Weekly Green Tip: Eat Local

This week’s green tip is to eat local.  No, I’m not suggesting that you give up your coffee or chocolate. Believe me; I live in Wisconsin!  But if you increase your consumption of locally grown foods, you can save a bundle in transportation miles—and support the local economy as well.

Some of today’s practices are quite astounding.  One site  mentioned that the authors’ local crab that was caught in the Pacific Northwest, sent to China to be extracted from the shell then shipped back again for a 8000 mile round trip.  The chart below from Iowa State University shows other typical travel distances:

Table 1. Comparison of local versus conventional source WASD (food miles) for produce Produce Type Locally grown Conventional Source Estimation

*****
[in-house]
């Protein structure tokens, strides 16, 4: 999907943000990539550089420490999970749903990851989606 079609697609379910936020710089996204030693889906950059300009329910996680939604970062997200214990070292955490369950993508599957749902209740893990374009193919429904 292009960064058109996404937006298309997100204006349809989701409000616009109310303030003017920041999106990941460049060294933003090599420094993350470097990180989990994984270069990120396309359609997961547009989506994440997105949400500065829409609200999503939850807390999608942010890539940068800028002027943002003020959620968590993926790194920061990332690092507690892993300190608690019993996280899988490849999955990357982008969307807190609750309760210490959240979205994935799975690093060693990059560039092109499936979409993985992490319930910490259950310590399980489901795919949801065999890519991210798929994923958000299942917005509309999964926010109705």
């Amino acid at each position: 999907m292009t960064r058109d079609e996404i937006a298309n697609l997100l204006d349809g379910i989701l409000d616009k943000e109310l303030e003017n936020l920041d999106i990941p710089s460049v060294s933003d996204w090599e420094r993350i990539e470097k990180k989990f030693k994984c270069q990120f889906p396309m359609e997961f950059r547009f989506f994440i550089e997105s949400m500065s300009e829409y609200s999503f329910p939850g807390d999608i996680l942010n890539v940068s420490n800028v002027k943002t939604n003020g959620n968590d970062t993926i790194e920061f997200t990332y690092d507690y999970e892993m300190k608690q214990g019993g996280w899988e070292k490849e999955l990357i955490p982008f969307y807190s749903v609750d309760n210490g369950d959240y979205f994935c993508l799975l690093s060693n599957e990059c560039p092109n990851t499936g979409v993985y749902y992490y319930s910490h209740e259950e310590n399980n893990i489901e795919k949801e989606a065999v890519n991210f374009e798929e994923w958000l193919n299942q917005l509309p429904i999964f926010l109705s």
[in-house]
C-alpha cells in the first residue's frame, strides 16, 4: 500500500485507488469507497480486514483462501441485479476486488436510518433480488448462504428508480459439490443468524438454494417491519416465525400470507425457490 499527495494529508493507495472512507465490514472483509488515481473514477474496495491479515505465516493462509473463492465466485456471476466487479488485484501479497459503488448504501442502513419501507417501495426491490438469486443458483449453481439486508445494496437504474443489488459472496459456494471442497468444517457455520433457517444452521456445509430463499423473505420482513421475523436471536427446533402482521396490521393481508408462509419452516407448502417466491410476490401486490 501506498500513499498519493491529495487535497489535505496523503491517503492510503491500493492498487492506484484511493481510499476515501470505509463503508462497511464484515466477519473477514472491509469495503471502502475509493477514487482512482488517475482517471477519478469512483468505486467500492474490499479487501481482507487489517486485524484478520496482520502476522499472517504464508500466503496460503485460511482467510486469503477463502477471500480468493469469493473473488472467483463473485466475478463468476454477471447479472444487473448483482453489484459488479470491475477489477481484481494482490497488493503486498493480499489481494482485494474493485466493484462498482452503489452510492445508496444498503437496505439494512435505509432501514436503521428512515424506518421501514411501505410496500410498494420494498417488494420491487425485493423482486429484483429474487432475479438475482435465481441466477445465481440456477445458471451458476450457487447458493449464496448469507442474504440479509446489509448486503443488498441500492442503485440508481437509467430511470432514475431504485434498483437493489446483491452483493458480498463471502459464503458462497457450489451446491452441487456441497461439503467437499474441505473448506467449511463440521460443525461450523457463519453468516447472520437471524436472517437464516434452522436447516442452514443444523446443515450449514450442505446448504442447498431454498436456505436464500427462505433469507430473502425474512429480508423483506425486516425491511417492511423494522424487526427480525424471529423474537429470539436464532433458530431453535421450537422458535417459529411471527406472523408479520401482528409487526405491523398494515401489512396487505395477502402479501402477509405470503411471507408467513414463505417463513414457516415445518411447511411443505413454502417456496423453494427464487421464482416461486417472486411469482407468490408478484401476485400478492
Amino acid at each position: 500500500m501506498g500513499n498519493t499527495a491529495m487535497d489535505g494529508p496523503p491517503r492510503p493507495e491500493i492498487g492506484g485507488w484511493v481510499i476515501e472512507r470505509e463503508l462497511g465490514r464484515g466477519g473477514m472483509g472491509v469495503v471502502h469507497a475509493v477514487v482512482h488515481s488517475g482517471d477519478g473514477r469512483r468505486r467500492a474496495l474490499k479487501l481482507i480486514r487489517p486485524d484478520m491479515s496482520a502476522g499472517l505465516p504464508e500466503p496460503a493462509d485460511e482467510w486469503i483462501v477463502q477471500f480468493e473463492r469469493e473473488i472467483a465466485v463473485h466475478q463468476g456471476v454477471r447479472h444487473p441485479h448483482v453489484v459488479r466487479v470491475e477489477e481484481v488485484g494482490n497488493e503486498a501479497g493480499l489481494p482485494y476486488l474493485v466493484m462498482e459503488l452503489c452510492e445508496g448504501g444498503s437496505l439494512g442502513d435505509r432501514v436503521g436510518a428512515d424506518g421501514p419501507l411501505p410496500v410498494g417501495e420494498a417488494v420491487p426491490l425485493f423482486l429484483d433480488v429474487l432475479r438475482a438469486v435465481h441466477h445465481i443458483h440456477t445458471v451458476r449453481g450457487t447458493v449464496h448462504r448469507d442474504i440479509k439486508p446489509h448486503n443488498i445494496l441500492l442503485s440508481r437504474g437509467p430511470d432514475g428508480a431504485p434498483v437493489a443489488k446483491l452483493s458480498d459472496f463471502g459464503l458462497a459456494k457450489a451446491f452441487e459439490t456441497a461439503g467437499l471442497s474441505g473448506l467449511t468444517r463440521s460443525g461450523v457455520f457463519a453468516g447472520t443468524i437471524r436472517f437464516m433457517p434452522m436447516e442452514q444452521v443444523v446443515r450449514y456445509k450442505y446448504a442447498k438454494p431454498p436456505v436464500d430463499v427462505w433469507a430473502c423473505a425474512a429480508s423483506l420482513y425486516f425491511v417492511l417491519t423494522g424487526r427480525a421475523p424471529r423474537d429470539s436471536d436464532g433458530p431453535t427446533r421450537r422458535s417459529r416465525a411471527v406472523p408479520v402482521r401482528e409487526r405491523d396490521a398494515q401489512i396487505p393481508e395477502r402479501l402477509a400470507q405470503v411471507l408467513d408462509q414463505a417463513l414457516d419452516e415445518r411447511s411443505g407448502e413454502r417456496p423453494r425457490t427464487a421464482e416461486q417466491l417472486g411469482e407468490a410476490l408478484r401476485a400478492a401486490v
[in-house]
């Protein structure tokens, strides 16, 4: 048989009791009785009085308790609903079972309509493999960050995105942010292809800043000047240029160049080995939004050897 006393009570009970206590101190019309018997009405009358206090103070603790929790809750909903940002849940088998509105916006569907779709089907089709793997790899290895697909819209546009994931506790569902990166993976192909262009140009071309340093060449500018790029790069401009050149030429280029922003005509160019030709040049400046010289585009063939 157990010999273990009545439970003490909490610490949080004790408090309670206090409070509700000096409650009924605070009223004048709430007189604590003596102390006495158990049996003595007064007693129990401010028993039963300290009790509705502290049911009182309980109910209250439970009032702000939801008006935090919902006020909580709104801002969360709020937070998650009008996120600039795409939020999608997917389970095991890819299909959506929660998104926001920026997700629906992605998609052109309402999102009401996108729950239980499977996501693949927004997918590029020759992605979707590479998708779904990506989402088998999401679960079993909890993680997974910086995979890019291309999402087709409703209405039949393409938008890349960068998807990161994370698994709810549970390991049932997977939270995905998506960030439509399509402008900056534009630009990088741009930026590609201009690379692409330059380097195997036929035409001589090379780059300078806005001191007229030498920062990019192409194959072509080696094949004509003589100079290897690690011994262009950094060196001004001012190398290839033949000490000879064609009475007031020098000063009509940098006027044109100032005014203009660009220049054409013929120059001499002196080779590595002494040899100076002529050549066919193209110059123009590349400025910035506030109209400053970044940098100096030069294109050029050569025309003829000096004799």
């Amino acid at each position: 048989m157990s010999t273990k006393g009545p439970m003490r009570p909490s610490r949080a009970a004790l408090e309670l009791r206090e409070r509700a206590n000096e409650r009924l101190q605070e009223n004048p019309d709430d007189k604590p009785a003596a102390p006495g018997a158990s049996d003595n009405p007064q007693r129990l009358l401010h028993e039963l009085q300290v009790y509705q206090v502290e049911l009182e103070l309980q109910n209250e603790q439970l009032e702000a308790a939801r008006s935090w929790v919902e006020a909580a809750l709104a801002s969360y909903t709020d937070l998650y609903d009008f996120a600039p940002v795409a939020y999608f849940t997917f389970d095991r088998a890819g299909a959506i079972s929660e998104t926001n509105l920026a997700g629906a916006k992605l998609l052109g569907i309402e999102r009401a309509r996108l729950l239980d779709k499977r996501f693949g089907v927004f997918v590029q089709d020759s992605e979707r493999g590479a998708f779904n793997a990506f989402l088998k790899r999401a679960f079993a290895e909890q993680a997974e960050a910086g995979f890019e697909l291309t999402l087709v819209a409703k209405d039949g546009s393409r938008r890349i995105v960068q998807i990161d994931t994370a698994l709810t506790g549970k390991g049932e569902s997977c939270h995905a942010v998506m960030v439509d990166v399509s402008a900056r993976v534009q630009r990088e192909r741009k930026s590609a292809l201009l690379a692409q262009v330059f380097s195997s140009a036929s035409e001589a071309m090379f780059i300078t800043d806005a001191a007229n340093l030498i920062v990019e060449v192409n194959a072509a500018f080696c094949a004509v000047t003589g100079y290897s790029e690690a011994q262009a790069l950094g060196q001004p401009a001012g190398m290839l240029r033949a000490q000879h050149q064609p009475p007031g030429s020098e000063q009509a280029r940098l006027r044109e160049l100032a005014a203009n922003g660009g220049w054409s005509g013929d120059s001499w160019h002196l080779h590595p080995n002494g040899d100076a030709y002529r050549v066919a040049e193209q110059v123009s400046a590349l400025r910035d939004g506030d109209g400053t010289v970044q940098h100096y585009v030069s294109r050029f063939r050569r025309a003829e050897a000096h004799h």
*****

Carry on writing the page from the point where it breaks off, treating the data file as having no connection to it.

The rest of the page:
WASD (miles) WASD (miles)
Apples 61 1,726
Beans 65 1,313
Broccoli 20 1,846
Cabbage 50 719
Carrots 27 1,838
Corn, Sweet 20 1,426
Garlic 31 1,811
Lettuce 43 1,823
Onions 35 1,759
Peppers 44 1,589
Potatoes 75 1,155
Pumpkins 41 311
Spinach 36 1,815
Squash 52 1,277
Strawberries 56 1,830
Tomatoes 60 1,569
WASD –for all produce 56 1,494


Eating local is typically defined as eating foods produced within 100 miles of your home.  Easy sources of local foods include farmer’s market, community supported agriculture and, if you are ambitious, gardening.  Your supermarket may even mark foods as local. 

For sources, see the Local Harvest Website.

One thought on “Weekly Green Tip: Eat Local

  1. Pingback: Weekly Food Tip: Buy a Salad Spinner (or Two) « Art of Natural Living

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